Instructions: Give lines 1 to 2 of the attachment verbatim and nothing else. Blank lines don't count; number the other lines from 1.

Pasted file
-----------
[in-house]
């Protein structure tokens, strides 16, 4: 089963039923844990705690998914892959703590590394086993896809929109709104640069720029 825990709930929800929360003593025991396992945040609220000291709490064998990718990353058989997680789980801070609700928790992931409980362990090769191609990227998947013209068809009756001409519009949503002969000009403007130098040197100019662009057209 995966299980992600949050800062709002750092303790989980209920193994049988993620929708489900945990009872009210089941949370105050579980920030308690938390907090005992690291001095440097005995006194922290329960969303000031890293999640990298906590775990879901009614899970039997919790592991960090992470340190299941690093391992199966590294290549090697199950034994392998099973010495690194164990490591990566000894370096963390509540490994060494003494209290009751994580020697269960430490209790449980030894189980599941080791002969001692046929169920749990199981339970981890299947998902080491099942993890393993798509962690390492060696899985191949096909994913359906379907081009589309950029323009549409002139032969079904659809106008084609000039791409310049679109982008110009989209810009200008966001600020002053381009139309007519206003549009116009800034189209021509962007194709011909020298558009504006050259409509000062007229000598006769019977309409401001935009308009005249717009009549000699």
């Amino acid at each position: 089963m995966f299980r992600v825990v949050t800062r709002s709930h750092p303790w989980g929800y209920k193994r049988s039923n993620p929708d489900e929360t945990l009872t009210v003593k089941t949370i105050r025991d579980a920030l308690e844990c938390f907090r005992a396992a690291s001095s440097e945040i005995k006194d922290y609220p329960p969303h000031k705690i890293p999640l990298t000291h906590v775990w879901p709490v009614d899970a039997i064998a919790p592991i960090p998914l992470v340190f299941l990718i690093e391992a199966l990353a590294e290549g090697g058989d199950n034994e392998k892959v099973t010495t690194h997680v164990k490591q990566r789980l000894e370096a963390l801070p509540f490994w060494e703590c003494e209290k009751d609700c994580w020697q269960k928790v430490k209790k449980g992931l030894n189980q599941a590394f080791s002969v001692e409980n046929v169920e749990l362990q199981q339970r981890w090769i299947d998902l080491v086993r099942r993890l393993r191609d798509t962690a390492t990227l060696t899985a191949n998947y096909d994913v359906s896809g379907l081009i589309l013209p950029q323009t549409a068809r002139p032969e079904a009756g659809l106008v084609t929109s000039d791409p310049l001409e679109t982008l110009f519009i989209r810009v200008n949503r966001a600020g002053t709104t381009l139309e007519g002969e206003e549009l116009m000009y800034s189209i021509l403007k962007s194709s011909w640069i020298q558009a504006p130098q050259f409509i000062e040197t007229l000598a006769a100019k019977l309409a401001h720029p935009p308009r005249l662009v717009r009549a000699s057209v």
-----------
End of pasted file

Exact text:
[in-house]
């Protein structure tokens, strides 16, 4: 089963039923844990705690998914892959703590590394086993896809929109709104640069720029 825990709930929800929360003593025991396992945040609220000291709490064998990718990353058989997680789980801070609700928790992931409980362990090769191609990227998947013209068809009756001409519009949503002969000009403007130098040197100019662009057209 995966299980992600949050800062709002750092303790989980209920193994049988993620929708489900945990009872009210089941949370105050579980920030308690938390907090005992690291001095440097005995006194922290329960969303000031890293999640990298906590775990879901009614899970039997919790592991960090992470340190299941690093391992199966590294290549090697199950034994392998099973010495690194164990490591990566000894370096963390509540490994060494003494209290009751994580020697269960430490209790449980030894189980599941080791002969001692046929169920749990199981339970981890299947998902080491099942993890393993798509962690390492060696899985191949096909994913359906379907081009589309950029323009549409002139032969079904659809106008084609000039791409310049679109982008110009989209810009200008966001600020002053381009139309007519206003549009116009800034189209021509962007194709011909020298558009504006050259409509000062007229000598006769019977309409401001935009308009005249717009009549000699």